Orthokeratology: Principles and Practice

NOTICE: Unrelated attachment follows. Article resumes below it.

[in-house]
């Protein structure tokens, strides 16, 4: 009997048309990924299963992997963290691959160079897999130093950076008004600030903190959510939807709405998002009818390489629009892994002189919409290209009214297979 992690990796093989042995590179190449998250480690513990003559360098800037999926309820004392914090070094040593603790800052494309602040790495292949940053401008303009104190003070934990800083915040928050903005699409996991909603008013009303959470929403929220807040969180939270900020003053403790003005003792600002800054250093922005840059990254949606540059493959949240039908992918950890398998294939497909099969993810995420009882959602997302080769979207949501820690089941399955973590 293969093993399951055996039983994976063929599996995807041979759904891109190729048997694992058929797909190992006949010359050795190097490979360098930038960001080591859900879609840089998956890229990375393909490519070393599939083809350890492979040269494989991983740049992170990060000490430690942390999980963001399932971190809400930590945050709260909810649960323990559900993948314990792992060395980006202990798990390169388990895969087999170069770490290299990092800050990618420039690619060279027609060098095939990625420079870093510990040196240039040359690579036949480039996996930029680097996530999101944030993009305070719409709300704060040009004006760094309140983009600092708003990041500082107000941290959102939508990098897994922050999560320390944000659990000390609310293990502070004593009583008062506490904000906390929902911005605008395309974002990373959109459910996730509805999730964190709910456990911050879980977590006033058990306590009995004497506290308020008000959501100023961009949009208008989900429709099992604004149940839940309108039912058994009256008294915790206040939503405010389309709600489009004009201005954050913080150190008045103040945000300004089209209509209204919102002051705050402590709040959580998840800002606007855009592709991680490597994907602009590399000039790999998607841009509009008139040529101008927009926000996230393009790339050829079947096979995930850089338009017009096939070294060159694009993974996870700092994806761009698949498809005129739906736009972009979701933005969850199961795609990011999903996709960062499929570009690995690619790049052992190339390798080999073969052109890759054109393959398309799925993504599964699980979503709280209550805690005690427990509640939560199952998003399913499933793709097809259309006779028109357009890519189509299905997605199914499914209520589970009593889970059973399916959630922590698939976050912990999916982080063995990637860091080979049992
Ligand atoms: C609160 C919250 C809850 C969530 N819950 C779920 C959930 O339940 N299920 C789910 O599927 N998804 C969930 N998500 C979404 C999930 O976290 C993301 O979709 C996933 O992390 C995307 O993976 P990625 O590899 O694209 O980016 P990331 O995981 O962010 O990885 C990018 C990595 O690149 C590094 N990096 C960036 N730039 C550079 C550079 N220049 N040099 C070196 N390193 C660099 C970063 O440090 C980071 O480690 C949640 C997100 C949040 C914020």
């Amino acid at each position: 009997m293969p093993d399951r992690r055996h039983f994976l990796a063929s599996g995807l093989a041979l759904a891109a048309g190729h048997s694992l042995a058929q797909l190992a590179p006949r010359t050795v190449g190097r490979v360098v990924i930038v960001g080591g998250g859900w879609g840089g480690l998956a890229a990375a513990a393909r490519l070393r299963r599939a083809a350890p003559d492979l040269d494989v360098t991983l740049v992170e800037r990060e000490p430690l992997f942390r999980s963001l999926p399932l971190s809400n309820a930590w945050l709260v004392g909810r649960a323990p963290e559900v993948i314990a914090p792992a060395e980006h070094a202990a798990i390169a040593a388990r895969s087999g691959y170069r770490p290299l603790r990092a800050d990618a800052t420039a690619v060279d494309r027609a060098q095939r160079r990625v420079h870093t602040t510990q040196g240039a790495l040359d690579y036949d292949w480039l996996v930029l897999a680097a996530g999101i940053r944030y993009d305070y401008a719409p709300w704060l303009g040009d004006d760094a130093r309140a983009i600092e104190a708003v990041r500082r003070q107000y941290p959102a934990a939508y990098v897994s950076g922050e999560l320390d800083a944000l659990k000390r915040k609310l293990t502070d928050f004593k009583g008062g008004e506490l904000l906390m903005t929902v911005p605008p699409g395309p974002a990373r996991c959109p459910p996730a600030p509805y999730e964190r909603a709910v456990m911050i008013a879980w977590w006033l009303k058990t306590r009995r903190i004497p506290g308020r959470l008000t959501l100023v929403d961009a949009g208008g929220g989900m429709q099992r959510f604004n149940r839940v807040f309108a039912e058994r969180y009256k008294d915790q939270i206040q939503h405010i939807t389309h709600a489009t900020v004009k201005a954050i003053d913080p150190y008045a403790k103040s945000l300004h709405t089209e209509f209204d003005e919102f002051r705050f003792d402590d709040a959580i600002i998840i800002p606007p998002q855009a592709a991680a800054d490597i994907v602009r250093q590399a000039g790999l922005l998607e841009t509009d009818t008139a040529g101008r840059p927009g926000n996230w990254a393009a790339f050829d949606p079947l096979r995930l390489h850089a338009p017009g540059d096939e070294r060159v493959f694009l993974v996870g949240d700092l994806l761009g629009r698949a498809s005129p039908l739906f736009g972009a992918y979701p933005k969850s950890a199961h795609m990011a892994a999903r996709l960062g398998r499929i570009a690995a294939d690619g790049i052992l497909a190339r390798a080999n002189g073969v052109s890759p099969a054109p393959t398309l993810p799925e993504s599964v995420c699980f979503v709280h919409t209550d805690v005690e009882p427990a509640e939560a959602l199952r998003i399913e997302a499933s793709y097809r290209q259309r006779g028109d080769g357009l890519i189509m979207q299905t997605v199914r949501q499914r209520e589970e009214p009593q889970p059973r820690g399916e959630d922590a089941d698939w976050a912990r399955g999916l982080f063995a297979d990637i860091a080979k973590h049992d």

There have been very few dedicated textbooks on orthokeratology published. The only one I have in my bookcase is The Orthokeratology Handbook, by Winkler and Kame, a slim spiral-bound book published in 1995. So the publication of this book has been eagerly awaited. The aim of this book is to provide a background to orthokeratology development, design and fitting philosophies, scientific principles behind orthokeratology and patient selection, trial lens fitting and problem solving for the neophyte. The history is fascinating because, although orthokeratology has been used for the past 40 years, reverse geometry lenses were first used in 1989 and John Mountford developed the first effective computerised and predictable orthokeratology fitting regime in 1994. This means that the discipline is barely 10 years old and those of us who have been involved have seen many exciting changes, both in lens design and basic philosophy. Another development which made orthokeratology possible was the availability of corneal topography and this is covered in detail along with a chapter on extended wear with RGP materials. Chapter 4 covers both early designs and most of the present lenses available for myopia. I have found at least three areas of research that I wish to pursue after reading this chapter and, although it is not essential for the beginner, any experienced practitioner will benefit from reading it. There are some minor errors in the labelling of some of the illustrations which will be corrected in the second edition. Chapters 5, 6 and 9 are really a handbook on orthokeratology fitting. Any practitioner new to the discipline will be able to make a start after reading these chapters. I really wish I had had this when I started out. In Chapter 5, patient selection and preliminary examination are covered in detail and, although I issue all my patients with a handbook, I am going to revise my paperwork in the light of the suggested information pack. Chapter 6 on trial lens fitting covers three approaches: empirical, trial lens and use of corneal response data. There is a fourth approach combining trial lens and corneal response data with final dispensing from an in-practice inventory. This is the CRT system from Paragon which is discussed in the chapter, though not distinguished from the other trial lens systems.